The simple answer is: I decided to make that material 800 pixels wide based on
a prediction of the resolutions of the monitors of my target audience!
Voila. (BTW, your prediction is nothing more than a wild guess.)
I believe from statements of yours such as the above that you are discussing
the specific topic of the nature of the HTML and the CSS put onto the web.
Of course we are. What else would we discuss in ciwas? (You do know
what each of those letters stands for, right?)
- The first example is actually a case where I know my material is not
suitable for all of the audience I actually want to reach. I write in English.
Some of the my ideal audience doesn't understand it. On-line translators often
don't do a good job on my material. I have largely given up on that issue. I
just use <html lang="en"> so at least it is explicit.
Still refuse to distinguish between content and presentation, I see.
<sigh> This is pointless.
My photography site has 2 sizes for each photograph, one
that fits into a 500 x 500 pixel box and is typically less than 50 KB, the
other that fits into a 700 x 700 box


This is not ciwa-photoediting. The size of an image is not related to
designing a page for any particular resolution.

[remainder snipped]

--
Brian
follow the directions in my address to email me

Jul 20 '05 #47
Jonathan Snook wrote:
"Brian" <us*****@mangymutt.com.invalid-remove-this-part> wrote in message
news:cy6fb.482536$Oz4.327033@rwcrnsc54...
There is no extra cost to creating a site that works on every
resolution. Why do you keep insisting that there is?
really?


Really.
so, your site will work great on my PDA?
Given the constraints of the content, yes.
all your images will show without horizontal scroll?
Are you confusing screen size with resolution? Why?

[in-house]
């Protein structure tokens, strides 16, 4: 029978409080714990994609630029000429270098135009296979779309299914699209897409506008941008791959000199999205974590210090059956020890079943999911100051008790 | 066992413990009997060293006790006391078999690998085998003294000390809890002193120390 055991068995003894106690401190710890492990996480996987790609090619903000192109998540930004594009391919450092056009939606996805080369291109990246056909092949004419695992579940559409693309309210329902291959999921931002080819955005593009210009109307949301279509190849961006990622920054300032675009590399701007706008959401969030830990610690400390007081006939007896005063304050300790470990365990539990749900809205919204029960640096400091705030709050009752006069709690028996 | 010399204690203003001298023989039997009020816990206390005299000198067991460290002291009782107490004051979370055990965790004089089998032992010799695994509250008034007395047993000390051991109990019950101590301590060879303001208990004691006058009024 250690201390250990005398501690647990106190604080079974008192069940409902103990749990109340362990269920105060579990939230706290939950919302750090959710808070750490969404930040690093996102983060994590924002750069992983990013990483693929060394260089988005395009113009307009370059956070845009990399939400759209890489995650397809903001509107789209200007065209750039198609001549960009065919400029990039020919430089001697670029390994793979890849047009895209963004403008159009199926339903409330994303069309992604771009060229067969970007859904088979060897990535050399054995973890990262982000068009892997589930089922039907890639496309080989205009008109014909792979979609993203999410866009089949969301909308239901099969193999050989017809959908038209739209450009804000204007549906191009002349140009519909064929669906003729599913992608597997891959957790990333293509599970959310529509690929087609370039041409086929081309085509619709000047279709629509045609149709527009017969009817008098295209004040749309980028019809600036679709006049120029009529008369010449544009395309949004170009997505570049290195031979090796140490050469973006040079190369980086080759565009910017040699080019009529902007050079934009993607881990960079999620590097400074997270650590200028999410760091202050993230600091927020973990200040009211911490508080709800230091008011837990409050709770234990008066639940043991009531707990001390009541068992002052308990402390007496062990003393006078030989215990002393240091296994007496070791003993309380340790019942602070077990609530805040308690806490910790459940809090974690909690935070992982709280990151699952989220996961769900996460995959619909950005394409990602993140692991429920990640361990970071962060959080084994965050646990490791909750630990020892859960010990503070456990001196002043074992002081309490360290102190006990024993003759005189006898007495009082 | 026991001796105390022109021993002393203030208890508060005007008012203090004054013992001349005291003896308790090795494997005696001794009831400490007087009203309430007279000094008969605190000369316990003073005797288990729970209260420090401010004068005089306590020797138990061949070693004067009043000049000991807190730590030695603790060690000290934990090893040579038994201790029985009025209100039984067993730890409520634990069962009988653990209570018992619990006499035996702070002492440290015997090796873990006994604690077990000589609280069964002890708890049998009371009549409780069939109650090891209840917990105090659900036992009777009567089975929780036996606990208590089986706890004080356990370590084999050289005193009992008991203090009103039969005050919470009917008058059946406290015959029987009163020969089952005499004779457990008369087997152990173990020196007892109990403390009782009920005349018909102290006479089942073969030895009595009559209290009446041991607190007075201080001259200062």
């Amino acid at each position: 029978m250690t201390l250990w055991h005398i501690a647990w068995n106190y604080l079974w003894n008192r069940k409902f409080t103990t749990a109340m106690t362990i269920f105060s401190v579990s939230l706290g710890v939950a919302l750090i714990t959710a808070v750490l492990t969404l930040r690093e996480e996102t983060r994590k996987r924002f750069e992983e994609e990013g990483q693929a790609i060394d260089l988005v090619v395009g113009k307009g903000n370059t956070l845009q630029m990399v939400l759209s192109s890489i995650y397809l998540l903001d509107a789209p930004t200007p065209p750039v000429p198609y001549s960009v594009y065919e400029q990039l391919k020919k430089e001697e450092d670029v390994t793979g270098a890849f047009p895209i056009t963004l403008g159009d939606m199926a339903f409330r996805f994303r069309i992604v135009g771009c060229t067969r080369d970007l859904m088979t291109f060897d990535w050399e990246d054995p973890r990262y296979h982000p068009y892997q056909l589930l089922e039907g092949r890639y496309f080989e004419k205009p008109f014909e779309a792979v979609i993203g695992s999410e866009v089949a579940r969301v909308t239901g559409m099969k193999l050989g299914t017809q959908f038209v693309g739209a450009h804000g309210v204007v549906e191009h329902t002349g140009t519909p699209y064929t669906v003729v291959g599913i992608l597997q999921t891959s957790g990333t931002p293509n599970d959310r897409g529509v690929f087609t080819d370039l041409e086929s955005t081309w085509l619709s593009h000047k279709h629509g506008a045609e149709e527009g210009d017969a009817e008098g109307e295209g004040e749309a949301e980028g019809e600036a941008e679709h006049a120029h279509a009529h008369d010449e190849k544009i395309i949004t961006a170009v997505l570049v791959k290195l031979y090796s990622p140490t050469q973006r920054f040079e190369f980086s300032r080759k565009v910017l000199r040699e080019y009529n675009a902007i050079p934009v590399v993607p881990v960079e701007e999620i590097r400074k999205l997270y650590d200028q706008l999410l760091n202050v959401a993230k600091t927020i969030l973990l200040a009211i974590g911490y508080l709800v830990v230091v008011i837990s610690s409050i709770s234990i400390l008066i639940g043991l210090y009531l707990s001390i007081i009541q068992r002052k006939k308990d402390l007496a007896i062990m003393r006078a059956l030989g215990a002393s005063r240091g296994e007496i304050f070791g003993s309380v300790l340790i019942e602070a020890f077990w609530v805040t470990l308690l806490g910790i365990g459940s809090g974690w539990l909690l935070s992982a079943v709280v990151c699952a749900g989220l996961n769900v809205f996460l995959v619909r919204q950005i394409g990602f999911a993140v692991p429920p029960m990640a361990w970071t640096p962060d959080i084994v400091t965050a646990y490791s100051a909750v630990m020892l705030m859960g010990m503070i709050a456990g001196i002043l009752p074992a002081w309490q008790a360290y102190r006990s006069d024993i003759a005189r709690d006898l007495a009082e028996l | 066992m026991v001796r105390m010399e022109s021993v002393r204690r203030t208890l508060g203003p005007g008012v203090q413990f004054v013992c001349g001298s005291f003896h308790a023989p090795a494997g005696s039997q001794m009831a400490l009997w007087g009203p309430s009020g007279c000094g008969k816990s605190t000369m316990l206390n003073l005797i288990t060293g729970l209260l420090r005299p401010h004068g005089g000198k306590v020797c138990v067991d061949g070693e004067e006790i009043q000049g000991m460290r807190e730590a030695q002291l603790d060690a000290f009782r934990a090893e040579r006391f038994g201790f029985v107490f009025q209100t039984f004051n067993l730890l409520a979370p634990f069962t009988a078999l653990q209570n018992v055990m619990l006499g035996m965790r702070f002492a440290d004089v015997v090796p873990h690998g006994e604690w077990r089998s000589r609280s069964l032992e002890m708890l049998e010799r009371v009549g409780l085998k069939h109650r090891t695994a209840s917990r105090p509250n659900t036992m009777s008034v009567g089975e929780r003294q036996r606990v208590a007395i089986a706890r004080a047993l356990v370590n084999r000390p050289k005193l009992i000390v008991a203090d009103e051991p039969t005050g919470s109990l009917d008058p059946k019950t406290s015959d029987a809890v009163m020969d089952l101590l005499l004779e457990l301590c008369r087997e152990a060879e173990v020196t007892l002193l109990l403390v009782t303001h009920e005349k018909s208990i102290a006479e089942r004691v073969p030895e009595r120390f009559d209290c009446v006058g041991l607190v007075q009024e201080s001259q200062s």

Would you recommend that a site about photography have all images sized to
work on a PDA?
images on a photography site = content
With a photography site, where images are the content, one may or may
not be able to provide additional content for different sized display
devices. Just as, with a text site, one may or may not be able to
provide additional translations of the documents. Now, what has this
to do with resolution?
What about a cell phone? Is that practical? I think not.


Before getting huffy, try putting together a coherent argument.

--
Brian
follow the directions in my address to email me

Jul 20 '05 #48

"B McDonald" <no@spam.com> wrote in message
news:Wj*****************@newssvr32.news.prodigy.co m...
There is no extra cost to creating a site that works on every
resolution. Why do you keep insisting that there is?


Scratch what I said. Reading later posts I can see that I missed the point
of this screen size/screen res. issue.

Brian
Jul 20 '05 #49
Brian wrote:
Barry Pearson wrote:

[snip]
Where do you think those 800 pixels came from?


You made an arbitrary decision to design for that resolution.

[snip]

No. I made a decision based on the predicted resolution of my target audience.
That followed a lot of discussion, research across the web, studying of what
other people in similar situations were doing, and trial and error.

It is important to do suitable analysis when developing inherently visual
material for publishing the the web. How else would you expect image sizes to
be chosen? How could I, or anyone else, decide whether a photograph size of
700 x 500 or 1024 x 768 is the one to go for? (Or the size of a chart of a
graph). The size has to come from somewhere!

The decision HAS to be made - it can't be ignored. At some point, just about
every photographer publishing on the web has to decide " how many pixels wide
& high should my photographs be?"

The decision HAS to be a good one one, because so much depends on it. It
determines whether it will fit on a screen or have to be scrolled (which is
pretty bad). It determines how much of the sceen it will occupy. It will
determine the download time.

How would YOU decide how big to make your photographs?

--
Barry Pearson
http://www.Barry.Pearson.name/photography/
http://www.BirdsAndAnimals.info/
http://www.ChildSupportAnalysis.co.uk/
Jul 20 '05 #50